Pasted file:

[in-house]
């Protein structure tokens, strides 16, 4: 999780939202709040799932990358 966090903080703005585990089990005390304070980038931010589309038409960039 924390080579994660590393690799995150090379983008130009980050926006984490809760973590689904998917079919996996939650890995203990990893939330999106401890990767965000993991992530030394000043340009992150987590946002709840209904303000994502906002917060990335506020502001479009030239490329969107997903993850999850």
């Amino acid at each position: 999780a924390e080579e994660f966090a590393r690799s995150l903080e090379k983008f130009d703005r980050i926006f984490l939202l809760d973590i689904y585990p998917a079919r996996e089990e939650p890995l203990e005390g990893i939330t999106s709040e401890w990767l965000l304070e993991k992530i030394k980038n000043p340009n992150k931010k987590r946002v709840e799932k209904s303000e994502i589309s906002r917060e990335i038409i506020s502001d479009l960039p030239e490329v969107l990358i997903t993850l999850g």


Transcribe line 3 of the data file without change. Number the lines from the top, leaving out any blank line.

């Amino acid at each position: 999780a924390e080579e994660f966090a590393r690799s995150l903080e090379k983008f130009d703005r980050i926006f984490l939202l809760d973590i689904y585990p998917a079919r996996e089990e939650p890995l203990e005390g990893i939330t999106s709040e401890w990767l965000l304070e993991k992530i030394k980038n000043p340009n992150k931010k987590r946002v709840e799932k209904s303000e994502i589309s906002r917060e990335i038409i506020s502001d479009l960039p030239e490329v969107l990358i997903t993850l999850g």